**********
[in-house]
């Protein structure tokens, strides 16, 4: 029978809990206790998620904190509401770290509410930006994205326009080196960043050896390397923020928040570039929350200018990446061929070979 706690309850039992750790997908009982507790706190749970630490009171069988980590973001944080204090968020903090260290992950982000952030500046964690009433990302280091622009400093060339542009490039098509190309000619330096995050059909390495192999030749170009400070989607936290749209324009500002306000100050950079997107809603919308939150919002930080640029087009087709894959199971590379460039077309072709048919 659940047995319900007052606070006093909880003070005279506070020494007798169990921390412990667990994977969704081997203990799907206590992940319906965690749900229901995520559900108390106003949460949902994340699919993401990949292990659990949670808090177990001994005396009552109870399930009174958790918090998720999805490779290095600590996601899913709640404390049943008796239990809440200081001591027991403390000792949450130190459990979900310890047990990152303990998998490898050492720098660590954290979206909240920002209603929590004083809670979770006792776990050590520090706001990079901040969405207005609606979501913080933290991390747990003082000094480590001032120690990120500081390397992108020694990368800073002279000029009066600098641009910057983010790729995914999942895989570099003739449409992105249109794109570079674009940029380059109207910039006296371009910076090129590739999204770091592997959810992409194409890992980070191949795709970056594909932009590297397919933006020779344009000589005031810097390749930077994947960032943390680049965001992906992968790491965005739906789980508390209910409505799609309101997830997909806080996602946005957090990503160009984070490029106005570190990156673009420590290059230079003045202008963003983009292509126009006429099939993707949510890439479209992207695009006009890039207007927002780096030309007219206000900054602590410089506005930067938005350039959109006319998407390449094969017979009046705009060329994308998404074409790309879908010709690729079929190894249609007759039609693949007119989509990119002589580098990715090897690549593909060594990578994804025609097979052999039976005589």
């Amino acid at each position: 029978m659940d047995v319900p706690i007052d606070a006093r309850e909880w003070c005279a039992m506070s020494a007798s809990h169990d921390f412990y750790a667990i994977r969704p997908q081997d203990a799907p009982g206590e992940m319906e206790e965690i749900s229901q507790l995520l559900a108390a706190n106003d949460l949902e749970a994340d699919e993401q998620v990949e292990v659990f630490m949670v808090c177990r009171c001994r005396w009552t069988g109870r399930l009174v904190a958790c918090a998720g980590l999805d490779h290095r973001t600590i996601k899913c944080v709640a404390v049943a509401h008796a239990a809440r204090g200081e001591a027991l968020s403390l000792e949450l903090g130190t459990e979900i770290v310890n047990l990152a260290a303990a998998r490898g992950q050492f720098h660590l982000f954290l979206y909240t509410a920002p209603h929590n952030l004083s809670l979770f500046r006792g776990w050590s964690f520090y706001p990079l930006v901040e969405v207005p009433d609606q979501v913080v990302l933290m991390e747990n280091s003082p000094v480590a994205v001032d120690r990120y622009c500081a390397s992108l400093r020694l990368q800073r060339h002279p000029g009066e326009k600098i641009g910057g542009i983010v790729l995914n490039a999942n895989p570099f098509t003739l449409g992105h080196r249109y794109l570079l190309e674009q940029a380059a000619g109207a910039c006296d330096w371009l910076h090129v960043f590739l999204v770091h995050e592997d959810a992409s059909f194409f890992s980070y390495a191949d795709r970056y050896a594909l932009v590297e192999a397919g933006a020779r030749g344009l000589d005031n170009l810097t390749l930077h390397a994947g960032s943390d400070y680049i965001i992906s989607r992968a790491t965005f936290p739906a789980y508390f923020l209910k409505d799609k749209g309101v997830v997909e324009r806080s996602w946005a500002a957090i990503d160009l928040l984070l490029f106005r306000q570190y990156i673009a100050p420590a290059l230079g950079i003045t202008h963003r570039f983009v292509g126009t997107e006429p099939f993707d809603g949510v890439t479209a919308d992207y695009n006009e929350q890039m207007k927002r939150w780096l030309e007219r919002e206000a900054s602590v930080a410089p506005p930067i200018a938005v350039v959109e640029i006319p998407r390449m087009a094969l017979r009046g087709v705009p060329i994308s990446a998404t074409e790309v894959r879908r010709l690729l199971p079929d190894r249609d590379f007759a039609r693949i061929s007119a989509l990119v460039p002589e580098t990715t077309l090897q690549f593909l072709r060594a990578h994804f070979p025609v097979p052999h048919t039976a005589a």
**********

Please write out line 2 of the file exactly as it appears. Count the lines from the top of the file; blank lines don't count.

């Protein structure tokens, strides 16, 4: 029978809990206790998620904190509401770290509410930006994205326009080196960043050896390397923020928040570039929350200018990446061929070979 706690309850039992750790997908009982507790706190749970630490009171069988980590973001944080204090968020903090260290992950982000952030500046964690009433990302280091622009400093060339542009490039098509190309000619330096995050059909390495192999030749170009400070989607936290749209324009500002306000100050950079997107809603919308939150919002930080640029087009087709894959199971590379460039077309072709048919 659940047995319900007052606070006093909880003070005279506070020494007798169990921390412990667990994977969704081997203990799907206590992940319906965690749900229901995520559900108390106003949460949902994340699919993401990949292990659990949670808090177990001994005396009552109870399930009174958790918090998720999805490779290095600590996601899913709640404390049943008796239990809440200081001591027991403390000792949450130190459990979900310890047990990152303990998998490898050492720098660590954290979206909240920002209603929590004083809670979770006792776990050590520090706001990079901040969405207005609606979501913080933290991390747990003082000094480590001032120690990120500081390397992108020694990368800073002279000029009066600098641009910057983010790729995914999942895989570099003739449409992105249109794109570079674009940029380059109207910039006296371009910076090129590739999204770091592997959810992409194409890992980070191949795709970056594909932009590297397919933006020779344009000589005031810097390749930077994947960032943390680049965001992906992968790491965005739906789980508390209910409505799609309101997830997909806080996602946005957090990503160009984070490029106005570190990156673009420590290059230079003045202008963003983009292509126009006429099939993707949510890439479209992207695009006009890039207007927002780096030309007219206000900054602590410089506005930067938005350039959109006319998407390449094969017979009046705009060329994308998404074409790309879908010709690729079929190894249609007759039609693949007119989509990119002589580098990715090897690549593909060594990578994804025609097979052999039976005589």